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The responsibility of individuals for planting in their municipality during shemitah

The responsibility of individuals for planting in their municipality during shemitah

Moshe Bloom, Iyar 5782

Q:
I am a resident of Modi'in and the municipality is currently expanding the road and planting flowers and trees alongside it. While I myself am not taking an active role in this activity, I am paying municipal taxes and to a certain extent, the land also belongs to me. Does that mean that I am violating shemitah laws and what am I supposed to do? Did the municipality perform heter mechirah?

A:
In principle, heter mechirah was never meant for gardening, rather for agricultural purposes. There are several places in Israel, unfortunately, that have decided to plant during shemitah (Tel Aviv and Ramat Gan municipalities). In such places, to reduce as much as possible shemitah violations, it is preferable to sell the land, but this is obviously not the best option. We checked with the assistant of the rabbi of Modi'in (Eliyahu Elharar), who told us that the municipality sold its land to a non-Jew and that only non-Jews are involved in planting activities.
Our general guidelines is to renovate during the shemitah year and wait until after shemitah to plant trees and flowers. Only in rare cases did Rabbi Yaakov Ariel shlita"h permit planting non-fruit trees in a clod of soil by a Non-Jew. This case, though, is not one of them.

Note that also filling in soil after renovation is problematic, since it is smoothing it over for future planting. Our instructions for filling in soil lechatchilah are to lay soil but not until the top: leave a space of 10–30 cm, which can be filled in after shemitah (it is recommended to cover the area with plastic sheets to prevent people from falling, even if it does not look aesthetic).

Another possibility is to fill in the upper 30 cm with material that is not fit for planting, such as gravel. After shemitah the gravel can be removed and replaced with soil.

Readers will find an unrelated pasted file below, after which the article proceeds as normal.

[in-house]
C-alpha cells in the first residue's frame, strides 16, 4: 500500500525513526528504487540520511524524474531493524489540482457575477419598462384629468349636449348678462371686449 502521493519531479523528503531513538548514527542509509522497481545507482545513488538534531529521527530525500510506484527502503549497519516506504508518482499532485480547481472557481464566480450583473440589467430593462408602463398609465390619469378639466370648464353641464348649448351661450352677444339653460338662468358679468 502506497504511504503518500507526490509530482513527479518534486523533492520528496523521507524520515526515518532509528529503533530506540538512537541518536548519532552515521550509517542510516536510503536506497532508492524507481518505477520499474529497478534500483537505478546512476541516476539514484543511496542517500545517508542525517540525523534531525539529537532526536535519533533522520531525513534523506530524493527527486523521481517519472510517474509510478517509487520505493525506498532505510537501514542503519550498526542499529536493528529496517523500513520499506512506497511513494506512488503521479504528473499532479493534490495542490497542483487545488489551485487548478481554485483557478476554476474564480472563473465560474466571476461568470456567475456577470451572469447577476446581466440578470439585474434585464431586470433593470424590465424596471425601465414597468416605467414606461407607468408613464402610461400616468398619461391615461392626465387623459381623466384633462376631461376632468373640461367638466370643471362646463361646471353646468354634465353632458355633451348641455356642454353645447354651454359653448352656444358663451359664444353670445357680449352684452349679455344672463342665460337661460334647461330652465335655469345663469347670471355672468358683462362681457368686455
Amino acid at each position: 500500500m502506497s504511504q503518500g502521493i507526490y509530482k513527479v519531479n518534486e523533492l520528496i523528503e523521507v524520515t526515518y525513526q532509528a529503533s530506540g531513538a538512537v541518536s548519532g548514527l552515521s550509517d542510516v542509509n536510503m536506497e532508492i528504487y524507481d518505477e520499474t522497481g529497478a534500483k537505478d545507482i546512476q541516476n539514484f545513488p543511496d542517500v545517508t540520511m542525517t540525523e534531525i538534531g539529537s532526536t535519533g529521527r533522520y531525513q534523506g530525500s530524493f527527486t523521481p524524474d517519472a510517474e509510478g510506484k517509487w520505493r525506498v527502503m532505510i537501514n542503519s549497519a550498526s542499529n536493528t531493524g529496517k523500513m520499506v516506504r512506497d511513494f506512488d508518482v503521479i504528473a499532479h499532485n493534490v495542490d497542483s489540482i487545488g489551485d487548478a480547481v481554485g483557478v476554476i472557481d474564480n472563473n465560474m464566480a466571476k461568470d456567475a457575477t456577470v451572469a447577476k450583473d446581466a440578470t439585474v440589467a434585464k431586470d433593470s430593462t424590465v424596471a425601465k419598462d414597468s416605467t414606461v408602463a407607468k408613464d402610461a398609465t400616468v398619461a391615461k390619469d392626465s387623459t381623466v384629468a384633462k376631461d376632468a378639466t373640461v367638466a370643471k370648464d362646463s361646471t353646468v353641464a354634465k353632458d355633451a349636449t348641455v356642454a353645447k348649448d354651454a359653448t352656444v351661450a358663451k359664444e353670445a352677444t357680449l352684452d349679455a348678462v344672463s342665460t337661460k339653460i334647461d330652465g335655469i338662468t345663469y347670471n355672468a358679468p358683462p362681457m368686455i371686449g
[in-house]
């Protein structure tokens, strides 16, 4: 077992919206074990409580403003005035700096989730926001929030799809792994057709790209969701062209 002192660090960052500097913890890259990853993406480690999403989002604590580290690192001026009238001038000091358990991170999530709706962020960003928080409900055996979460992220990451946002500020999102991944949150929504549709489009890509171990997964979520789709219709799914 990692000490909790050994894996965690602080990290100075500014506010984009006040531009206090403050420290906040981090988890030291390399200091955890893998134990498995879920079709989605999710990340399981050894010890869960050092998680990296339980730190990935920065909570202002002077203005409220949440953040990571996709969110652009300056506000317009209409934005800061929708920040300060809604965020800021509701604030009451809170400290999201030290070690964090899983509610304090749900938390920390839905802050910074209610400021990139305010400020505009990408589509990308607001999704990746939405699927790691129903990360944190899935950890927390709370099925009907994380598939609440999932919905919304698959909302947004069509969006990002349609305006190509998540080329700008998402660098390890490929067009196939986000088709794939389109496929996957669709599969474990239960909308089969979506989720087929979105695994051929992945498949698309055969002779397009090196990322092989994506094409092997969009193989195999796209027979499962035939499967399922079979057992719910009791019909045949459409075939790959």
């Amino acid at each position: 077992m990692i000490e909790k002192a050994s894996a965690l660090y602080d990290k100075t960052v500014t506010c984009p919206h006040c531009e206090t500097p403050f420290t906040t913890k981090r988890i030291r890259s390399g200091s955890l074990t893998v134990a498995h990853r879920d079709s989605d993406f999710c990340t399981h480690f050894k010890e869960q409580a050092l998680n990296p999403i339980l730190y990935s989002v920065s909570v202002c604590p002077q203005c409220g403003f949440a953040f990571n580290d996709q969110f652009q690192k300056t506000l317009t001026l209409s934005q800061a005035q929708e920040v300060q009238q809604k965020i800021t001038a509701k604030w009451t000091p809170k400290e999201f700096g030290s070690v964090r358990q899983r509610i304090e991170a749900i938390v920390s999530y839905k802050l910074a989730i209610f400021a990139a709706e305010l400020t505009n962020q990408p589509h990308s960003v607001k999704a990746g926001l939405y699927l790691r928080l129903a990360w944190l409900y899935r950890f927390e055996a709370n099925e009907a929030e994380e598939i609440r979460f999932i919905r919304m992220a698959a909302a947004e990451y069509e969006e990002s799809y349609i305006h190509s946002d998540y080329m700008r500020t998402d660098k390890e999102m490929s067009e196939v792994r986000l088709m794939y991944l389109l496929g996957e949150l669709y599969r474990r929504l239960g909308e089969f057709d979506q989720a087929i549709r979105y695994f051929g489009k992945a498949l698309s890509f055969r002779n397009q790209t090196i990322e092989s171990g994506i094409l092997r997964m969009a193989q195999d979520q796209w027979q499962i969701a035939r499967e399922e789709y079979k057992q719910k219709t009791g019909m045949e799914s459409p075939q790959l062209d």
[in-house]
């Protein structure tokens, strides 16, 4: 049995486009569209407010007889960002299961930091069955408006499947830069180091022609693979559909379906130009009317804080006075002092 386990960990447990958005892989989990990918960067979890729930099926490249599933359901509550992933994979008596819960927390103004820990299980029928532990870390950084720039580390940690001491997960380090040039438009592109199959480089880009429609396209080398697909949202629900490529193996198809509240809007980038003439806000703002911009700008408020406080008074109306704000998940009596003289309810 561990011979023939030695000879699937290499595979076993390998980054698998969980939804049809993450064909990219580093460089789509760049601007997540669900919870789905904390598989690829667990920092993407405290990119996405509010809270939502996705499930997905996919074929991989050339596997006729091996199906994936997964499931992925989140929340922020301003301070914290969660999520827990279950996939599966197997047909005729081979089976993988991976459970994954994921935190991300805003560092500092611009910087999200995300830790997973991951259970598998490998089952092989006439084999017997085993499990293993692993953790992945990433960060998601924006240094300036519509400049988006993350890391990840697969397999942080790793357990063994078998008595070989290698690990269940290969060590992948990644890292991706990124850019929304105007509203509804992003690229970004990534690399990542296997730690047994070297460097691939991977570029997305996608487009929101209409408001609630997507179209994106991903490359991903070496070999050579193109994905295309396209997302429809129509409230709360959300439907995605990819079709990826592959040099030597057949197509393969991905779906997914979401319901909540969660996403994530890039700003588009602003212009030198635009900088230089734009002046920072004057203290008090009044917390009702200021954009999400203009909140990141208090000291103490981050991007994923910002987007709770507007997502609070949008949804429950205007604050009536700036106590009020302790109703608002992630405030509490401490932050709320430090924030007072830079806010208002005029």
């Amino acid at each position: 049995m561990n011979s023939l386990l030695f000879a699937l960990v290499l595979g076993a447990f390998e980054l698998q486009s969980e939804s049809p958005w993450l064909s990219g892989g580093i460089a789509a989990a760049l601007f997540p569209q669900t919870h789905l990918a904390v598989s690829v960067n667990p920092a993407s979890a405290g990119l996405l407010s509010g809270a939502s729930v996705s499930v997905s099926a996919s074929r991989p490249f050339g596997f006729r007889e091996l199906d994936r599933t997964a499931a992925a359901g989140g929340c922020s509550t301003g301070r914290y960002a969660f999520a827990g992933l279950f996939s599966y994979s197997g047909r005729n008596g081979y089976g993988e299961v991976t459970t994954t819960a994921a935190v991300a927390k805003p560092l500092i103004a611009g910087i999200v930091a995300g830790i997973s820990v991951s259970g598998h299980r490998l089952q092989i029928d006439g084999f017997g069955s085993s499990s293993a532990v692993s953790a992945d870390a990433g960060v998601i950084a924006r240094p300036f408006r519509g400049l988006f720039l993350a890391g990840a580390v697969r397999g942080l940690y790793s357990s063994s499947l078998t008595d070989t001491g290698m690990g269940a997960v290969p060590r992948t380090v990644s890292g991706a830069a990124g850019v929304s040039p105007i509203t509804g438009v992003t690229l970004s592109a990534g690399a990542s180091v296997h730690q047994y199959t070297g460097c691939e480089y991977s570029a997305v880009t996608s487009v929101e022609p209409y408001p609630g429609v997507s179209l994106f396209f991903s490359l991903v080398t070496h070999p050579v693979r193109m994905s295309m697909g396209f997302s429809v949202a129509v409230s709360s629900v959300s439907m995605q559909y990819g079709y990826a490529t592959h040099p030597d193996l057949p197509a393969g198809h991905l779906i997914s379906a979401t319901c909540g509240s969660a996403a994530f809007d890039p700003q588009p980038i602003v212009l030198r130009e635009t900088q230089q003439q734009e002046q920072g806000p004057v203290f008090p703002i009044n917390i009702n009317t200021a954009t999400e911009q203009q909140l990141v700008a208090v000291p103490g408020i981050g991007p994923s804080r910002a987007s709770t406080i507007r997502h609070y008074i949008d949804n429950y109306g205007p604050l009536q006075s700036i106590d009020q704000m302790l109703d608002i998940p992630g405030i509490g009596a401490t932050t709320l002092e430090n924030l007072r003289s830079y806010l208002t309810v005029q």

Another possibility is to fill in the upper 30 cm with soil as usual and level it, but to cover it with synthetic grass. After shemitah, it will be possible to remove the synthetic grass and plant.

Am I transgressing shemitah if the municipality is?

Rabbi Moshe Shternbach in Teshuvot Vehanhagot (5:305, 5765) relates a story of the Chazon Ish who notified the gardener of the Bene Berak municipality that if he performs forbidden work in the city's gardens, all of the city's residents will be transgressing "And the land shall rest." This is because the public land also belongs to all of the residents and furthermore, the municipality cares for the gardens on behalf of the residents. However, continues Rabbi Shternbach, if an individual protests and declares that he is against these forbidden activities he is not transgressing shemitah prohibitions.

Rabbi Nissin Karelitz in Chut Hashani writes similarly: If possible, one should petition to the person in charge of the municipality to avoid shemitah violations. After this point, if one is not able to prevent the violation, he is no longer responsible and is considered ones. One does not need to move and is not considered violating shemitah laws.

In conclusion: You should complain to the Urban Improvement Department (SHEFA) or the municipality. It is best to also petition to religious council members, who care about shemitah, and to the city rabbi. After you have done all of this and protested the violation, you are not held accountable and are not considered violating shemitah prohibitions.

In cases where the municipality performed heter mechirah, such as Modi'in, it seems there is not a need to protest (even those who do not rely on heter mechirah) since the municipality relies on rabbis who are lenient.